Ernest Medina

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Ernest Medina
Born (1936-08-27) August 27, 1936 (age 77)
Springer, New Mexico
Allegiance United States of America
Service/branch United States Army
Rank Captain
Unit 1st Battalion, 20th Infantry of the 11th Brigade, Americal Division
Commands held Company C, 1/20 Americal
Battles/wars Vietnam War

Ernest Lou Medina (born August 27, 1936) is a former captain of infantry in the United States Army. He served during the Vietnam War and was acquitted in a court-martial of war crimes charges in 1971. He was the commanding officer of Company C, 1st Battalion, 20th Infantry of the 11th Brigade, Americal Division, the unit responsible for the My Lai Massacre of 16 March 1968.

Background[edit]

Ernest Medina was born into a Mexican-American family in Springer, New Mexico. He was known as a "tough, able soldier" who had excelled as a non-commissioned officer, and graduated fourth in his class of two hundred at Officer Candidate School at Fort Benning, Georgia.

Court-martial[edit]

According to the 1970 investigation by General William R. Peers, Medina:[1]

  • Informed his men that any of the residents in Son My Village might be Viet Cong or sympathizers. This caused many of the men in his company to believe they would find only armed enemy in the hamlets and directly contributed to the killing of non-combatants which followed.
  • Planned, ordered, and supervised the execution by his company of an unlawful operation against inhabited hamlets in Son My Village, which included the destruction of houses by burning, killing of livestock, and the destruction of crops and other foodstuffs, and the closing of wells; and implicitly directed the killing of any persons found there.
  • Possibly personally killed as many as three non-combatants in My Lai.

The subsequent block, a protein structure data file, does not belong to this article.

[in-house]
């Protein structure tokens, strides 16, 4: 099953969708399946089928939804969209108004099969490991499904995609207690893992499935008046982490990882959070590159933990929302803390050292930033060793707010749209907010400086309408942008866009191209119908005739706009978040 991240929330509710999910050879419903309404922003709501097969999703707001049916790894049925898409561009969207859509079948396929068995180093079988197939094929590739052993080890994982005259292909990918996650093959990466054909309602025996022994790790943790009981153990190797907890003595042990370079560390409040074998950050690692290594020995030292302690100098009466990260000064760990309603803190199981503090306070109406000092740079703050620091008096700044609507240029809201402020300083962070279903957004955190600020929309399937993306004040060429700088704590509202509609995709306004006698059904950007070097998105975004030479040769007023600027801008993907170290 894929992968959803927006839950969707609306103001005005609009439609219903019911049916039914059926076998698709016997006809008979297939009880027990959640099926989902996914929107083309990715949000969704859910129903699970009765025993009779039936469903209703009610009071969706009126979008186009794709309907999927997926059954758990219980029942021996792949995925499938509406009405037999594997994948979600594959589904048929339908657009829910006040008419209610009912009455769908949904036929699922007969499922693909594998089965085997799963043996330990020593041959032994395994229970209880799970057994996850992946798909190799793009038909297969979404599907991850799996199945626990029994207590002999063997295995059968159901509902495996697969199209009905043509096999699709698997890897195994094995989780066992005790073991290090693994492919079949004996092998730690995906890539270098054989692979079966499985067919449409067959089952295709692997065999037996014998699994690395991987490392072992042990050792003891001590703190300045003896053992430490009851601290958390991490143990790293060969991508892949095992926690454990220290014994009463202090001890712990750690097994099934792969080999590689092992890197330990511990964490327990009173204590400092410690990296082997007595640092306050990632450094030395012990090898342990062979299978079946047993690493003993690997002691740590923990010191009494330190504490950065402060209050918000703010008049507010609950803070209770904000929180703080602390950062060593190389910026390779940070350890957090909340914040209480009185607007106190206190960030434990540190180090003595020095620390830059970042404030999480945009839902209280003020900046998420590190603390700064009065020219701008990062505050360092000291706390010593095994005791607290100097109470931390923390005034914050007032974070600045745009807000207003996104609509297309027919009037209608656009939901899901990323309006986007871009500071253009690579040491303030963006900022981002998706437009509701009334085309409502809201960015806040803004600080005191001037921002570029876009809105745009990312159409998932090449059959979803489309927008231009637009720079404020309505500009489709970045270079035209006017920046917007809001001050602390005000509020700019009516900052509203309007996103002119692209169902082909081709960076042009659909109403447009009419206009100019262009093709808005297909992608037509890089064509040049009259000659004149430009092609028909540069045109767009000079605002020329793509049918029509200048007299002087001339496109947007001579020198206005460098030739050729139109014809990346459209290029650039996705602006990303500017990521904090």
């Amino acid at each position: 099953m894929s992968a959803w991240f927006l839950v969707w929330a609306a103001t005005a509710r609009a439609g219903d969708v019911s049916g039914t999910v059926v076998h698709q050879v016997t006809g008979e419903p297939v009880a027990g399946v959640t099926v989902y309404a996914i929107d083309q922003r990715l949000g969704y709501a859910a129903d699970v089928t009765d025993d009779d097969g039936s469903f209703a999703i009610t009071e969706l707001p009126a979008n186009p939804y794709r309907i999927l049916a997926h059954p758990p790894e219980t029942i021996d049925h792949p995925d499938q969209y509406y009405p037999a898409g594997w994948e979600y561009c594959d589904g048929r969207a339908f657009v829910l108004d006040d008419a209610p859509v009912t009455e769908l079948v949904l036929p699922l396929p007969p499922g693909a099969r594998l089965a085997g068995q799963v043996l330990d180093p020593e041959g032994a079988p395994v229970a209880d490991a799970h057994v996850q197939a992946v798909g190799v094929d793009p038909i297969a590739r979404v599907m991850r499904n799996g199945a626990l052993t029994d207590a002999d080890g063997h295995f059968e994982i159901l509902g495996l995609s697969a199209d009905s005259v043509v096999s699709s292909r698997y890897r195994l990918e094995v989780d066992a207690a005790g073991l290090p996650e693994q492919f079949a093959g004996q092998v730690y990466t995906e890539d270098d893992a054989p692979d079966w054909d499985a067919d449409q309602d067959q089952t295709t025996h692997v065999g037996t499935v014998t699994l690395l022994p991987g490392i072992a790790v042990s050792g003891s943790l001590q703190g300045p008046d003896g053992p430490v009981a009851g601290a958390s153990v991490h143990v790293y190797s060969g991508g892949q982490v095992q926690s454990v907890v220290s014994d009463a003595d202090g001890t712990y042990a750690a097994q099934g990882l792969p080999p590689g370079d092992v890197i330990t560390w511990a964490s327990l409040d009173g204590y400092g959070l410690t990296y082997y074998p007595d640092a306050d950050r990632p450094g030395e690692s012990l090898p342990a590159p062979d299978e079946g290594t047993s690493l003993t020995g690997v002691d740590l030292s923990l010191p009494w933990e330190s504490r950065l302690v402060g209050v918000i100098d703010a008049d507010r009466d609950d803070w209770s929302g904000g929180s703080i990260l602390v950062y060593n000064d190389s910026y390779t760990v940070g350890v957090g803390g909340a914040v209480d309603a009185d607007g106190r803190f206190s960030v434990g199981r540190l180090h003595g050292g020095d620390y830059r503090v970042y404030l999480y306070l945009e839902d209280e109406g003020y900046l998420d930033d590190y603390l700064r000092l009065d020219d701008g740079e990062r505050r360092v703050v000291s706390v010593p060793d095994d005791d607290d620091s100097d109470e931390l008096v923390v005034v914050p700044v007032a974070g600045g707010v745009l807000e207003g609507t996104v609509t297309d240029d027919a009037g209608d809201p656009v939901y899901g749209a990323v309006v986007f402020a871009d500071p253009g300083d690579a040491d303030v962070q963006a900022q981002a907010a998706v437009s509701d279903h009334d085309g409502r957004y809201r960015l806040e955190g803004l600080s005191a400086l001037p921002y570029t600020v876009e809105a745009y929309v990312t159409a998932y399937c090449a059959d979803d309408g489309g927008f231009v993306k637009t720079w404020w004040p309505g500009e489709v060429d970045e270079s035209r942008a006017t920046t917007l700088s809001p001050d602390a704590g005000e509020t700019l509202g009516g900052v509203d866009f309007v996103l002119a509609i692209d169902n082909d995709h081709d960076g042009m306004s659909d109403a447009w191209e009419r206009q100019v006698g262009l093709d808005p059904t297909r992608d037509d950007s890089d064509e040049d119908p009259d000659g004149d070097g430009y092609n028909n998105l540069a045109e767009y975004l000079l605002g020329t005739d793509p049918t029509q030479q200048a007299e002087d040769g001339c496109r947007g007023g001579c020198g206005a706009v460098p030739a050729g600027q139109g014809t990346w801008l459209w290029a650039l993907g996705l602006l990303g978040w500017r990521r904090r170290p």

• Actively suppressed information concerning the killing of non-combatants in Son My Village.

Captain Medina was court-martialed in 1971 for willingly allowing his men to murder My Lai non-combatants.[2] Medina denied all the charges, and claimed that he never gave any orders to kill Vietnamese non-combatants. Medina's defense team, led by F. Lee Bailey, alleged that his men killed Vietnamese non-combatants under their own volition and not under Medina's orders. Medina also testified that he did not become aware that his troops were out of control at My Lai until it was too late.

Medina also strongly denied killing any Vietnamese non-combatant at My Lai, with the exception of a young woman whom two soldiers testified that they found hiding in a ditch. When she emerged with her hands held up Medina shot her because, he claimed, he thought she had a grenade. In fact she was unarmed. The defense lawyers brought up many incidents during the Vietnam War of Viet Cong suspects and sympathizers faking surrender in order to use hidden pistols or grenades to harm or kill American military personnel.

In August 1971, Medina was ultimately found not guilty of all charges relating to the deaths of more than 500 South Vietnamese civilians in the massacre.[3] His trial deliberations lasted approximately 60 minutes. Nevertheless, his military career was finished and Medina resigned from the U.S. Army shortly thereafter.

Lieutenant William Calley, a platoon leader serving in Medina's company during the massacre and who claimed he was following orders from Medina, was found guilty of various crimes. Calley ultimately served 3½ years of house arrest in his quarters at Fort Benning, Georgia and was released in 1974 by a federal judge.

Post-military[edit]

After resigning from the army, Medina went to work at an Enstrom Helicopter Corporation plant owned by F. Lee Bailey in Menominee, Michigan.[4] He lives in Marinette, Wisconsin.

Cultural references[edit]

Medina is mentioned by name in the first stanza of Pete Seeger's Vietnam protest song "Last Train to Nuremberg" (1970).

"Do I see Lieutenant Calley? Do I see Captain Medina? Do I see Gen'ral Koster and all his crew?"

See also[edit]

References[edit]

  1. ^ "Peers Report: Captain Ernest Medina". Law.umkc.edu. Retrieved 2011-06-18. 
  2. ^ "Judge Howard's summary of the evidence surrounding the crucial question of knowledge in United States v. Captain Ernest L. Medina". Law.umkc.edu. Retrieved 2011-06-18. 
  3. ^ "1971 Year in Review". Upi.com. 1971-12-28. Retrieved 2011-06-18. 
  4. ^ linderd. "Biography of Ernest L. Medina". Law.umkc.edu. Retrieved 2011-06-18. 

External links[edit]